In 2012, a survey of 483 smallholder households was completed. The survey questionnaire was designed iteratively, drawing on theoretical insights established in a literature review and findings from the interviews conducted in 2011. The survey was designed to collect information about household socioeconomic characteristics, perceptions of past and future climate change, adaptations made in response to climate change and other livelihood stressors, livelihood challenges and risks from climatic and non-climatic sources, the perceived impacts of future climate change on farming and livelihoods, and factors affecting farm management decision-making.
The survey was conducted in three counties in the Loess Plateau region: Mizhi and Yangling, in Shaanxi, and Hongsipu (county-level municipality) in Ningxia. Graduate students from Northwest Agriculture and Forestry University (NWAFU) in Yangling, Shaanxi, were trained and employed as survey enumerators. The survey was pretested in two villages near NWAFU, and subsequent refinements were made. Within each county, stratified random sampling was used to select eight villages in which household surveys were conducted. The eight villages were stratified according to their distance from the county population center to account for socioeconomic differences, with seven villages categorized as far (>20 km), eight villages categorized as middle (>10 km and ≤20 km), and nine villages categorized as near (≤10 km). Within each village, simple random sampling was used to select 20 households and the primary agricultural decision-maker was surveyed face-to-face in each household by an enumerator.
To assess the role of determinants of adaptive capacity in shaping smallholders’ perceived self-efficacy and adaptation intent, we constructed two empirical models, one for each dependent variable. One dependent variable is EFFICACY, which represents smallholder perceived self-efficacy. The other is INTENT, which represents smallholder adaptation intent (Supplementary Table 1). To measure EFFICACY, we asked respondents to indicate their ability to make changes to their farming practices or livelihoods to prevent damage caused by climate change without assistance from agricultural professionals or the government. The respondents were able to choose from five options: (1) not possible, (2) very difficult, (3) somewhat difficult, (4) somewhat easy, and (5) very easy. Because only five respondents indicated that adapting to climate change would be very easy, those responses were combined with option four in our models. To measure INTENT, we asked respondents to indicate the likelihood that they would make changes to their farming practices or livelihoods to prevent damage caused by climate change without assistance from agricultural professionals or the government based on their current understanding of the situation. The respondents were able to choose from four options: (1) very unlikely, (2) somewhat unlikely, (3) somewhat likely, and (4) very likely. The independent variables in our empirical models were drawn from the determinants of adaptive capacity identified by Eakin and Lemos (2006). As discussed above, we were able to collect data on variables in four adapted categories of objective determinants (Table 1). A detailed description of each independent variable is provided in Supplementary Table 1. In the INTENT model, we included EFFICACY as an independent variable to examine the role of smallholders’ perception of their ability to adapt in determining their adaptation intent.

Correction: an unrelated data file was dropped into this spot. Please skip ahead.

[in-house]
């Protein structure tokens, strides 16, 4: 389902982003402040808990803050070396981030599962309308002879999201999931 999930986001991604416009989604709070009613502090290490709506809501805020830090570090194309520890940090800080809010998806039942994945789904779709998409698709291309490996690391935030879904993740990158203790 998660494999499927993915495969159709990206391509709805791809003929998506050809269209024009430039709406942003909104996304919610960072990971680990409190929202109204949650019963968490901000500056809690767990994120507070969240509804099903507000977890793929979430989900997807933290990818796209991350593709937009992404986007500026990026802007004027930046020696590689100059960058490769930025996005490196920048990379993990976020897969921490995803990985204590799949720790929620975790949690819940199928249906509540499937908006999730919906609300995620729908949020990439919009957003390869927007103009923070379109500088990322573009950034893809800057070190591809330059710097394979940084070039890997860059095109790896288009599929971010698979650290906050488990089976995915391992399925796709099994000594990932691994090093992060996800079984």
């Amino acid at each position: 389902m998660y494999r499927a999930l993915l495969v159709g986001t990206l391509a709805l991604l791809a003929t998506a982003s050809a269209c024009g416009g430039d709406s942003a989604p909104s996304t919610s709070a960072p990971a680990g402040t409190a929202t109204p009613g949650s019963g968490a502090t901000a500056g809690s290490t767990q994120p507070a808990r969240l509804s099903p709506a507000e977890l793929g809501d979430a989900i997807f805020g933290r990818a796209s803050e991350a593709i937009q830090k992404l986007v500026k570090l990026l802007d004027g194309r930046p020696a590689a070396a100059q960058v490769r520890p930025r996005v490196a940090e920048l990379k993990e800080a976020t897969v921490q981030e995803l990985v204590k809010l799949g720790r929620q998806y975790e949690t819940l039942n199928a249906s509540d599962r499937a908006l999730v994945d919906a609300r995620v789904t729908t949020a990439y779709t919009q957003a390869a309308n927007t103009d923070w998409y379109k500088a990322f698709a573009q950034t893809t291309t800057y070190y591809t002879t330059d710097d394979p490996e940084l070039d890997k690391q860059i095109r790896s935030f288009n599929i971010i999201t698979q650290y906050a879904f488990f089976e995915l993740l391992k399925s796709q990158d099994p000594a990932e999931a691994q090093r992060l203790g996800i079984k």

A key of assumption of the proportional odds model is that logit coefficients are equal across logit equations for the different cut points, implying that the effect of each independent variable on the log odds of the dependent variable is the same regardless of which levels of the dependent variable are being compared. This enables the reporting of a single coefficient for each independent variable, similar to a binary logit model (Fullerton 2009). We used a Wald test to determine whether our data violate this assumption (Brant 1990; Long and Freese 2006). The overall equality of the coefficients (i.e., omnibus test) and each individual variable were tested. No statistically significant test statistics were returned at the 0.05 level, indicating that the assumption was not violated. Pairwise correlations were calculated for all independent variables in the models to check for multicollinearity. All pairwise correlations fell below 0.6; thus, all independent variables were retained. The variance inflation factor (VIF) was also calculated for both empirical models. The VIF for the full EFFICACY model was 1.70, while the VIF for the full INTENT model was 1.71. Both are below the commonly used heuristic that a VIF of 10 may indicate a problem of multicollinearity.
Principal component analysis